We’re populists. They’re not.
What our language tells voters about where we really stand.
Prominent Democrats are looking to redefine the party from a working-class perspective. I support this effort entirely, but with this advice: we should call ourselves “populists.” The term “inclusive populism” frames the debate from the perspective of identity politics, which will turn off the very voters we seek to reach.
Also, we have to start the fight with people who conflate the term “populism” with “demagoguery.” Inviting attack will open doors for us to differentiate between real populism and the “pseudo-populism” of Trump and other demagogues, which may be the defining political battle of our time.
Today, I am going to talk about naming: why we need a name for ourselves, and why that name should be “populism.”
Later, I will write about what it means to be a populist and the fact that the American dream is now officially dead and why.
After that, I am going write about the need to reframe the entire relationship between our society, our government and our economic system.
Democrats are talking about populism.
This Tuesday, a group of Democratic operatives convened in Washington to discuss how Democrats should better appeal to working class voters. The concern is that Democrats “…don’t fight hard enough for working-class people, and they aren’t tough enough on big, greedy corporations.”
You can read about this effort at:
This group was organized by Adam Jentleson and includes Ruy Teixeira, both of whom I had the pleasure of working with at the Center for American Progress. They are two of the most astute strategic thinkers in our community and the absolutely right people to be having this conversation.
From the article:
Jentleson championed an economic philosophy called “inclusive populism” — essentially, left-leaning economics without the nastiness of past populist movements, which have often channeled working-class voters’ resentment toward immigrants or racial minorities.
Not everyone could agree on what to call their nascent movement, with one attendee noting that the term “populist” comes freighted with historical baggage.
I agreed wholeheartedly with what they were trying to do, with one exception:
I believe we should retake the term “populism” either on its own or with the word “economic” rather than use the term “inclusive populism.”
We need a term for our identity, not just our ideology.
For many years now, I have been grappling with the problem of what to call ourselves, and by “ourselves” I mean everybody who does not think of themselves as a conservative.
When the Left abandoned the perfectly good word, “liberal,” we essentially handed over to conservatives 100 percent of the control over our identity. Once they realized that we would bail on a term rather than defend it, they knew they had us and they’ve “owned” us ever since.
We don’t even realize how much we lost. Voters and politicians on the Right have been able to identify as conservatives. This gives people a way to identify themselves as part of a movement and a community without taking on a partisan label, and it allows for seamless integration between their ideological community and their political community. Non-profits can say, “Vote for conservatives” and they all know what to do.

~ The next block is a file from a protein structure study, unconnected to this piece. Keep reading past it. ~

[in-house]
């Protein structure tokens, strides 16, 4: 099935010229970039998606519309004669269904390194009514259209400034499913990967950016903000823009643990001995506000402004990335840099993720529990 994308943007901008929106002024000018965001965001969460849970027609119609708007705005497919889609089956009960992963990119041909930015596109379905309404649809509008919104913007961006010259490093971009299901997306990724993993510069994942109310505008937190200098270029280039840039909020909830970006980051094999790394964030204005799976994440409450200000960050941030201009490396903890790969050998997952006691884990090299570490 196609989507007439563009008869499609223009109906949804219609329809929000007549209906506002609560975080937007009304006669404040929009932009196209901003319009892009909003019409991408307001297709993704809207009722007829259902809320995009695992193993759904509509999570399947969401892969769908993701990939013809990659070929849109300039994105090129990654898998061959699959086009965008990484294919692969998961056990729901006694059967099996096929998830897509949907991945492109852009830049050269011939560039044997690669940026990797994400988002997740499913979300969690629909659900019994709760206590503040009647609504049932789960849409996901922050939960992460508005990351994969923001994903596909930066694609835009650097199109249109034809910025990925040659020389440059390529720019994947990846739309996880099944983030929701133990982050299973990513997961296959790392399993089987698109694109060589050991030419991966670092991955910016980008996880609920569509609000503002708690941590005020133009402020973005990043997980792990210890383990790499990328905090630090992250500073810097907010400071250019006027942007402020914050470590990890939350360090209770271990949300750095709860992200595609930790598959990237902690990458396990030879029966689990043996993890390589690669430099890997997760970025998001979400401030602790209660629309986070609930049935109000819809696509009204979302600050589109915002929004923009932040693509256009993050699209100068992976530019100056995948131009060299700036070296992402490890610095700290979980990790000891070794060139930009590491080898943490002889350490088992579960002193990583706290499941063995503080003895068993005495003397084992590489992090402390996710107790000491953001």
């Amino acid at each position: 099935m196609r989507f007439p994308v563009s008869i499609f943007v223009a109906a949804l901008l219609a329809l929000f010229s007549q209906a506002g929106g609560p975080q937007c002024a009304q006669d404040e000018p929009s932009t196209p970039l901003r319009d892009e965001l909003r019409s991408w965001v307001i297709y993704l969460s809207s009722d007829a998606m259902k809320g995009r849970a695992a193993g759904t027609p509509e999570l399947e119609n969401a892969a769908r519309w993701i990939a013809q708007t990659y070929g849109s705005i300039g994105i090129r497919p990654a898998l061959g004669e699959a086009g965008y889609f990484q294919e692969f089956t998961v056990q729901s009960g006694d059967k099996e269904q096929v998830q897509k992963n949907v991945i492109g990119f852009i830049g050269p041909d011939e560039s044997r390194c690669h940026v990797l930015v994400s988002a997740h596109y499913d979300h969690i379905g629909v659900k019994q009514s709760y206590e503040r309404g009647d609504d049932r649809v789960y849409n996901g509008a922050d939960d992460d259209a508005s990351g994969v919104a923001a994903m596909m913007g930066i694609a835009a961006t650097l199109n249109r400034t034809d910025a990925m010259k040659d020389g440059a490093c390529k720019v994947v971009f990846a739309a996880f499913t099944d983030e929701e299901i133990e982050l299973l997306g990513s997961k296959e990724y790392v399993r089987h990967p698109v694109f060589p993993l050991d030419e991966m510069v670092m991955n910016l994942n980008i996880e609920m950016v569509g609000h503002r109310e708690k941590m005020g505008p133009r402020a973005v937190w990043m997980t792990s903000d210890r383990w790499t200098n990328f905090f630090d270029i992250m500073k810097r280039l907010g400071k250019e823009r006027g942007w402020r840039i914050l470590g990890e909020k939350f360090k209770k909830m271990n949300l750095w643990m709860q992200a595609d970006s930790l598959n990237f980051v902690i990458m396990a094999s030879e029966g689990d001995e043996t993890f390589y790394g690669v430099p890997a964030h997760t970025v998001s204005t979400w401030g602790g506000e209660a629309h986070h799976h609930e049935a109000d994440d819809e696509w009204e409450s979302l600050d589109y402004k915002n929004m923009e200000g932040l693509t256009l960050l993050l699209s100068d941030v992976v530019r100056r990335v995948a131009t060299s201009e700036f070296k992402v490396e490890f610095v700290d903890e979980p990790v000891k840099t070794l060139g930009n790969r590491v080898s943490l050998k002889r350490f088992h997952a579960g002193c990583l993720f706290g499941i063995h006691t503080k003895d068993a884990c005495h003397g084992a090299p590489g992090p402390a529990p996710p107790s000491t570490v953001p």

We do not have any word that defines us all. People across the country can’t stand up and say, I am proud to be a ____________.
The fact that we have no common identity label is evident in this little problem: When Pew Research does its annual survey of Americans and how they identify ideologically, people are given a choice of conservative, moderate and liberal. People claim that the U.S. is a “conservative” country. How much of that perception comes from the fact that, when surveyed, people would need to identify themselves with a label that even elected Democrats don’t have the guts to use? It’s rather astounding that so many still do.
One problem is that there is no community for them to belong to. We have party operatives and officials. We have organizations and activists for specific issues. And we all treat “the people” as little more than ATMs. What about all the voters who identify with the ethos of shared responsibility and broad prosperity behind the New Deal and the Great Society? What do they have to belong to? The closest thing we have is a color, but while you can “vote blue,” you can’t be a “blue.”
Terms like “liberal” and “progressive” have their place, but they aren’t really the right word for the situation we find ourselves in right now.
What are we trying to communicate?
What is the core problem facing the American people right now?
After a great deal of thought and discussion, I have boiled it down to this:
Human beings should have the right to cooperate, to make decisions on behalf of each other and of their society as a whole. Democratic (representative, broadly participatory and majority rule) government is the tool we use to do that.
The right of people to take collective action that is critical to their well-being and more importantly, their survival, should supersede the right of the individual to generate unlimited wealth from property. In our society (and many others) it does not.
There we are. The best term to describe someone who believes in and advocates for these rights is a “democratic populist.” I identify as a “democratic populist” myself.
Protecting our democracy and defending democratic government is a war in and of itself, but that is not the purpose of this discussion. We’re trying to figure out how to articulate the second problem. For that reason, we should stick to just plain “populism.”